Fine Alpine Art
Meetings at summit

Vivian Bruchez Steep slope skiing at summit

Written by Thomas Crauwels
Vivian Bruchez, steep skier, skiing downhill

High mountain guide and extreme skier, Vivian Bruchez takes steep skiing to summit . Originally from the valley of Chamonix, he grew up in the heart of the Alps under the aegis of Mont-Blanc and its fabulous Aiguilles. Drawing his inspiration from the mountains, he became an artist of the peaks and a pioneer of the heights. Here we meet Vivian Bruchez, a specialist in steep skiing who redesigns the mountains as he makes us dream.

Vivian Bruchez | Child of Chamonix and lover of the Alps

Hello, Vivian. Mountain guide, steep-slope skier, your activities are many. To begin this exchange, how would you define yourself?

I'm originally from Chamonix and my roots draw strength from this valley. Bruchez is a Valais name, but my family has lived here since at least the 18th century. We've always been lulled by the mountains and their verticality inspires us. I'm a mountain guide and ski instructor at ENSA (École nationale de ski et d'alpinisme). My specialty is steep skiing. Today, I devote most of my time to making descents, bringing back images, communicating and writing.

I like to practice and pass on. Being a guide can be seen in a thousand different ways. It can involve climbing summits with clients, but it can also be about spreading the word about the mountains. Inspiring others to discover the most beautiful summits in the Alps and around the world. To explore their slopes, to contemplate the treasures of this exceptional environment. That's how I see my job. To give people from all walks of life the opportunity to discover and appreciate the high mountains. To give them access to this remarkable universe through hiking, climbing, skiing, teaching, photography or documentary. Driven by my love of the mountains and nature, by this desire to pass on and share, and by my attachment to this unique territory. Guiding others to the heights, whatever path you take.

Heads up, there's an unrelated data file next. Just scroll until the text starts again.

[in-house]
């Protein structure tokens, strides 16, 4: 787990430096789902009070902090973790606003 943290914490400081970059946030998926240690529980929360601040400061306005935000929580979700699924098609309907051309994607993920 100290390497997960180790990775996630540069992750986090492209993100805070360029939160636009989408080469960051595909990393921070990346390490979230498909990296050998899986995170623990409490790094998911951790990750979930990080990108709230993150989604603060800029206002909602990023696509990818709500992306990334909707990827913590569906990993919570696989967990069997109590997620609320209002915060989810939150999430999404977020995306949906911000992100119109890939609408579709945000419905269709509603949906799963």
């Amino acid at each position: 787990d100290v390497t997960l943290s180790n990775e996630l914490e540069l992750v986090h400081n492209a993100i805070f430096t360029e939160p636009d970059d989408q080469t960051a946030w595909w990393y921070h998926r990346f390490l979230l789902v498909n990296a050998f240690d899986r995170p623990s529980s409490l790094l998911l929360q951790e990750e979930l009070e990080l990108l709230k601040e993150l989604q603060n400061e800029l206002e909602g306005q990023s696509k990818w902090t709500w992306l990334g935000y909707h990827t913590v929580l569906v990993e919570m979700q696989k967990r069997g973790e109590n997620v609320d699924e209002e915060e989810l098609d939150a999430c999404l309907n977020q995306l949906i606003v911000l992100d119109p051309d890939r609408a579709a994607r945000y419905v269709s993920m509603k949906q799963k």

Vivian Bruchez, steep skier, climbing up a snow slope
Boris Langenstein

Tell us about the mountain you love so much. What role does it play in your life, and what values do you think it embodies?

The mountains are essential to my life. It's a source of fulfillment, of surpassing oneself, of creation. Like a base that becomes a muse, it carries me and inspires me. In contact with it, I imagine new itineraries, I become a pioneer, I reinvent it.

The mountains demand humility and respect. It demands preparation and commitment. The notion of the roped party is also very important to me. I sometimes carry out solo projects, and I enjoy it, but I'm a team player. I like shared experience, joint adventure. I choose my partners according to the project I'm working on and the aspirations of each one. So that their skills contribute to our success. So that the victory is a collective one. For a long time, I called on people I knew and trusted. But for some time now, my field of search has been widening. In the spring of 2023, I embarked on an incredible adventure with Cody Townsend. We'd only skied together once before, and we had a great rapport, but I hardly knew him. Yet we set off for three weeks in northeastern Canada, across from Greenland, to explore Baffin Island. It was an extraordinary experience. From this expedition was born the film The Polar Star. In the end, you don't need to talk for hours to get involved. The most important thing is to make sure we're listening to each other, that we understand and trust each other. When it exists, this intangible yet powerful bond is a matter of course.

Vivian Bruchez, professional skier, climbing up a snow slope in the Alps.
Boris Langenstein

If you had to choose just one, what would be your fondest mountain memory?

I immediately think of Kilian Jornet. He's the one who has inspired me the most and from whom I've learned the most. Several times world champion in ski-mountaineering and trail running, his career is incredible and his list of achievements impressive. The first time I opened up a new route on skis was with him, in 2012. Before that, I'd made my debut by doing all the big classic descents. But with him, I innovated and created a new route, the Migot Spur, on the Aiguille du Chardonnet. Kilian Jornet gave me the chance to dream bigger. He enabled me to see further ahead, to develop a more avant-garde relationship with the mountains. It was one of the most defining moments of my skiing life. New horizons opened up for me, pushing back the limits of my imagination.

You know, I feel like my life is made up of chapters. When I was young, I was a top-level athlete. Competitive sport ultimately promotes the same values as mountaineering: the need to be prepared, to be demanding. I then became a mountain guide and professional ski instructor. Then I worked as an alpine ski coach. I coached youngsters in the Chamonix valley to the highest level. At the same time, I was perfecting my steep skiing skills. Until the day Kilian opened a new chapter in my life: the creation of ski itineraries. From that moment on, my life changed and I devoted myself more intensely to the mountains.

Which Alpine summit do you have the strongest bond with?